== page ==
6. You break it, you buy it. That includes anything your children, your husband, your grandmother and whoever else you brought with you might break. That Bradford Exchange plate you just dropped on the concrete floor cost me plenty and if  you didn’t want to pay, you shouldn’t have picked it up. That’s why we have PLEASE DO NOT TOUCH signs everywhere (see point #1). Oh, and you’re welcome to take the pieces of the plate with you after we have your cash.

As you can see, my course outline is coming along quite nicely. The first ten to sign up will get a free personal consultation.


Filed under Blogging, Books, Humor, Writing

When You Want to Throw Something

I’m sure you’re tired of my bookstore musings by now, but every time I think I’ve seen it all, something else happens.

Like today.

Pretty Good Customer was in last week and after an hour of browsing, she put aside a pile of stuff totaling over $200. That’s a REALLY good deal, since everything is half price. Anyway, she told me she would be in the next day when she got paid, so could I please hold it for her? Red flag. But I agreed. Well, she didn’t come in the next day. Or the day after that. Today was a week since her last visit. She came up to the counter this afternoon asking to see her pile of stuff and Pretty Good Customer proceeded to sort through it. End result = $82. This is why I seldom hold merchandise for customers. By the time they go home and think about it, they change their minds and there go your sales. Not that I am trying to encourage people to impulse buy, but hey, I’m in retail and have to make a living just like the next gal.

Then Take-Advantage-of-You Customer came in. She had purchased three or four books a few weeks ago and she wanted to exchange one of them. First of all, you never do exchanges on books because how do you know they haven’t been read? Second of all, every single sales receipt that goes out of here is stamped in big red letters ALL SALES FINAL. I pointed that out to Customer, but she protested, saying the book wasn’t what she thought it was. She looked at me as though it was my fault. I said, with a smile on my face, that it wasn’t up to me to question my customers’ purchases. She argued, saying that she didn’t want a refund. Just an exchange. I said (no smile this time) that all sales are final. When she started getting angry, I let her exchange the book. I’m such a sucker.

Today has also seen a higher than usual number of tire-kickers. (My husband used to sell cars and the sales guys always called the non-buying customers tire-kickers.) These are the people who come into the store, take their time looking at every single item you have for sale, and then smile apologetically as they leave. But they always take a free candy cane from the bowl on the counter.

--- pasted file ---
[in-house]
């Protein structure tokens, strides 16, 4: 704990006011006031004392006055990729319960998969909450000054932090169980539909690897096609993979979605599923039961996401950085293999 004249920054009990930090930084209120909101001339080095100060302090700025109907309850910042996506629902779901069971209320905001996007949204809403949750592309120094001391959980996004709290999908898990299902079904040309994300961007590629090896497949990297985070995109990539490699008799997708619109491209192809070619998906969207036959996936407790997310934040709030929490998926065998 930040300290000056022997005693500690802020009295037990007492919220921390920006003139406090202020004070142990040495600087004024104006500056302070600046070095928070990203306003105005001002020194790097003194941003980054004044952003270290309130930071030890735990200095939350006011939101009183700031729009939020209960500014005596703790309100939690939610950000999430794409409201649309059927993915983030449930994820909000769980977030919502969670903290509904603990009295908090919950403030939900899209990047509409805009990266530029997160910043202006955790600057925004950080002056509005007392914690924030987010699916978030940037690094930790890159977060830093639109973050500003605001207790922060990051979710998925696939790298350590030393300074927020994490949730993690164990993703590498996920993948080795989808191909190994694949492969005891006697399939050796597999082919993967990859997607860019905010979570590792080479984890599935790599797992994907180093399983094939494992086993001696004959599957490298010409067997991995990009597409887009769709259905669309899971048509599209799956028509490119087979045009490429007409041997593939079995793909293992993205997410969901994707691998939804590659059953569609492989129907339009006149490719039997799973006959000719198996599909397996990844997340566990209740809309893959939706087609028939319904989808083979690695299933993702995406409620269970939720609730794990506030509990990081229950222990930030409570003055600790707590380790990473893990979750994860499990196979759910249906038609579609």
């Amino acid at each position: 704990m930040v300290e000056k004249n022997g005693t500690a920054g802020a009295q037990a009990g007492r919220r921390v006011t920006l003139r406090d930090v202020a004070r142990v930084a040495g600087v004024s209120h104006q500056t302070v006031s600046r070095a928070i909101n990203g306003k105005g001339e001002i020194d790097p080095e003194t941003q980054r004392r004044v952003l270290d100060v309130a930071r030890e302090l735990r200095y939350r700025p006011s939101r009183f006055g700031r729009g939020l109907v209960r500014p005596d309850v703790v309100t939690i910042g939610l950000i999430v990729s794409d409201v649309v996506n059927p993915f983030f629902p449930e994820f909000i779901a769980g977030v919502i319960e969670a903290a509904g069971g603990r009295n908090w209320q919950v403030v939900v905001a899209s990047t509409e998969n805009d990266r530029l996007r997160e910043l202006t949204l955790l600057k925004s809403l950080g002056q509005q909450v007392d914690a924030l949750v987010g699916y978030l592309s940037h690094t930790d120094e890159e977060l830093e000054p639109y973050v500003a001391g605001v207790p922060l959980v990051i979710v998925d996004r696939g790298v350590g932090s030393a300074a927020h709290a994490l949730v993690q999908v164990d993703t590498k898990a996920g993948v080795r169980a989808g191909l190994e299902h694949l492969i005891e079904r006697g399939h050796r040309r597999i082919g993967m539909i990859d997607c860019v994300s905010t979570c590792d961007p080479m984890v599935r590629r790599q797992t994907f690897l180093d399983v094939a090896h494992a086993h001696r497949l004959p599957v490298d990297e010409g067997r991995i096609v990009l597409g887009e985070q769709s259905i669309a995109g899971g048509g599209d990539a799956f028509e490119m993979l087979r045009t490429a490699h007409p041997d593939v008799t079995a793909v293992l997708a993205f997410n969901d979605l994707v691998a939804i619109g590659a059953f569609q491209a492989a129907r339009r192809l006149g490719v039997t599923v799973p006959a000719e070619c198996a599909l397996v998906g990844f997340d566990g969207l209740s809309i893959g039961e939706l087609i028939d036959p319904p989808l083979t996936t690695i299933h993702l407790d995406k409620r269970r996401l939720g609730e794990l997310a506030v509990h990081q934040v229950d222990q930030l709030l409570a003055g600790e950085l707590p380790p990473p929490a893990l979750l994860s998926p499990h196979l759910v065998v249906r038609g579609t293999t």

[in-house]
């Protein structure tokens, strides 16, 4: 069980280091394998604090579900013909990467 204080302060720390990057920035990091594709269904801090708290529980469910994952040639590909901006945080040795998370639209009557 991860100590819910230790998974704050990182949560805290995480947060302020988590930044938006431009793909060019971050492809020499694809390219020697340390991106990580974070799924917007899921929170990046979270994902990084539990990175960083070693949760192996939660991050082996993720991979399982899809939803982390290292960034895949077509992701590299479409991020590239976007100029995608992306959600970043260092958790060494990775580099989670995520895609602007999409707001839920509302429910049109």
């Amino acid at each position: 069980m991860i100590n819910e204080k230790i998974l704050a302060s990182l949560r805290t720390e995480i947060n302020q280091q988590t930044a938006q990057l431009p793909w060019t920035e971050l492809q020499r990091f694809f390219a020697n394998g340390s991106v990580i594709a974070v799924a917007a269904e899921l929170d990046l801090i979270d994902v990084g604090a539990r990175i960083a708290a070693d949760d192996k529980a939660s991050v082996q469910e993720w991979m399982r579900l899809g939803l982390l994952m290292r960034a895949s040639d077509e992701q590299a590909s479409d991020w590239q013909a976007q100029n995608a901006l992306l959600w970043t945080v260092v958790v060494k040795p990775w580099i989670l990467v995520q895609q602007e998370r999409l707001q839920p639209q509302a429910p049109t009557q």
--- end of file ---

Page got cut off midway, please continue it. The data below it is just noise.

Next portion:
I just want to see my inventory gone. Sold. Out of here. You might as well come on down and impose on my inability to stick to the rules. I’m sure I can give you a deal.

In the meantime, excuse me while I throw something.



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Filed under Blogging, Books, Humor, Writing

Bookstore Conversations

Time for another episode of “Bookstore Conversations”. They just keep coming, folks, and there seems to be a never-ending supply of great material for me to blog about when it comes to the people who shop in my store.

Customer #1: Your sign says Cash Only, but you take MasterCard, right? Me: No. Cash only. Like paper money or coins. Customer #1: Not even debit cards?

Customer #2: I know it says All Sales Final on the receipt, but when I bought this book last week I thought I would like it. I read half of it and it’s not very good, so I want a refund. Me: Sorry, all sales are final. Customer #2: But I don’t want this book. Me: Sorry. Next please?

Customer #3: Oh, this is a Christian store. Me: Yes it is. Customer #3: Why? Me: Um . . .

Customer #4: Where are your VeggieTales DVDs? Me: We are all sold out of VeggieTales. Customer #4: Why? Me: Um . . . (By now I am starting to feel like I am dealing with three-year-olds and their constant need to know why.)

Customer #5: How much is this figurine? Me: The price tag is on the bottom. Customer #5: What about this one? Me: The price tag is on the bottom. Customer #5: And how much are these Bibles? Me: The price tag is on the bottom.

Then there are the parents who bring their children into the store. They are always the families with children who must touch everything they can in the shortest amount of time possible. Why is it that they go for the breakables first? Last week I finally told one mother that if her children broke anything I would be expecting her to pay for it. She gave me a dirty look, took her kids and left. I breathed a sigh of relief.

How about the customers who come in five minutes before closing time and even though they tell you they know it’s five minutes before closing time, they stay for half an hour. And they don’t buy anything.

For the record, just in case my customers are reading this, I don’t have any Bibles in Japanese, Spanish or German. I do have one in Arabic, I think, and maybe Korean. I don’t carry World of Warcraft, USB cables, or cell phone accessories. Yes, everything in the store really is 50% off. No, I am not staying open after Christmas. No, my store did not go bankrupt. And thank you to everyone who keeps telling me how nice it is to have a Christian store in the neighborhood. I would thank you even more if you would stop talking and actually buy something!

I love doing what I do. I will love it even more when I am not doing it anymore.





Filed under Bible, Blogging, Books, Humor, Writing